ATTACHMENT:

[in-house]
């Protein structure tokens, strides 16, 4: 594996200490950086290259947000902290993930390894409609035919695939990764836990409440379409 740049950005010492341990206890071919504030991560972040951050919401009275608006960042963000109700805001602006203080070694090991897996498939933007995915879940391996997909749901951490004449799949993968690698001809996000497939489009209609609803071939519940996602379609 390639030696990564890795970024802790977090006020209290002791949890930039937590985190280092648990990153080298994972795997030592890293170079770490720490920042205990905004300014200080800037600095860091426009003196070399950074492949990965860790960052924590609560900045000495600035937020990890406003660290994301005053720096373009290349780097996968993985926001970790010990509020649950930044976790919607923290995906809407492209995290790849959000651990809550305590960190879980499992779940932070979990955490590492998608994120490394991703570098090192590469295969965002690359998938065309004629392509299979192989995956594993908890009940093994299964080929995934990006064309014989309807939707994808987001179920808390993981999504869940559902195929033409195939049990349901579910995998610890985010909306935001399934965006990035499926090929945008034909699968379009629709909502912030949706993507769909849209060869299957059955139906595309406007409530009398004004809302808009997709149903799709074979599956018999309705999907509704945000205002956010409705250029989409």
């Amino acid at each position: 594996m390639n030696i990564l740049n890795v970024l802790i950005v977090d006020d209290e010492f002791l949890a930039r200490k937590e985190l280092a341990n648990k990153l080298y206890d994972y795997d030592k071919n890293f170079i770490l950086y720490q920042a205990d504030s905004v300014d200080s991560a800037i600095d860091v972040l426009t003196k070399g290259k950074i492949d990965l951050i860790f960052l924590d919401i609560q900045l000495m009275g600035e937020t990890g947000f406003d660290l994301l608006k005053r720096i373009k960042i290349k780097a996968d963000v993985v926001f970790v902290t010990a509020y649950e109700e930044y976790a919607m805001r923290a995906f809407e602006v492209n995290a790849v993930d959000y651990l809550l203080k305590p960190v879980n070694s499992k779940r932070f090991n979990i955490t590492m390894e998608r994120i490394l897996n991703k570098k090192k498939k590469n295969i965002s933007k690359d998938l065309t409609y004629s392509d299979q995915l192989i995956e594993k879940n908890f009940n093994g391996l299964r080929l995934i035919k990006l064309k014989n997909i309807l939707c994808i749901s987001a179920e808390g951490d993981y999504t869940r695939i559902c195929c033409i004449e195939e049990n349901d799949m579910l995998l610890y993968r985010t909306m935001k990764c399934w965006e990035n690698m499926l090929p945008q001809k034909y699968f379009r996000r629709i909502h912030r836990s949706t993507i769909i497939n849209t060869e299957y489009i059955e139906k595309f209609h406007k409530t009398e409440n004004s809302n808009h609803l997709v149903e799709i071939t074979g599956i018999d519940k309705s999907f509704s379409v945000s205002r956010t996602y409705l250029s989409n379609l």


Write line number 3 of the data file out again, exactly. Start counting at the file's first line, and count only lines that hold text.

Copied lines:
């Amino acid at each position: 594996m390639n030696i990564l740049n890795v970024l802790i950005v977090d006020d209290e010492f002791l949890a930039r200490k937590e985190l280092a341990n648990k990153l080298y206890d994972y795997d030592k071919n890293f170079i770490l950086y720490q920042a205990d504030s905004v300014d200080s991560a800037i600095d860091v972040l426009t003196k070399g290259k950074i492949d990965l951050i860790f960052l924590d919401i609560q900045l000495m009275g600035e937020t990890g947000f406003d660290l994301l608006k005053r720096i373009k960042i290349k780097a996968d963000v993985v926001f970790v902290t010990a509020y649950e109700e930044y976790a919607m805001r923290a995906f809407e602006v492209n995290a790849v993930d959000y651990l809550l203080k305590p960190v879980n070694s499992k779940r932070f090991n979990i955490t590492m390894e998608r994120i490394l897996n991703k570098k090192k498939k590469n295969i965002s933007k690359d998938l065309t409609y004629s392509d299979q995915l192989i995956e594993k879940n908890f009940n093994g391996l299964r080929l995934i035919k990006l064309k014989n997909i309807l939707c994808i749901s987001a179920e808390g951490d993981y999504t869940r695939i559902c195929c033409i004449e195939e049990n349901d799949m579910l995998l610890y993968r985010t909306m935001k990764c399934w965006e990035n690698m499926l090929p945008q001809k034909y699968f379009r996000r629709i909502h912030r836990s949706t993507i769909i497939n849209t060869e299957y489009i059955e139906k595309f209609h406007k409530t009398e409440n004004s809302n808009h609803l997709v149903e799709i071939t074979g599956i018999d519940k309705s999907f509704s379409v945000s205002r956010t996602y409705l250029s989409n379609l």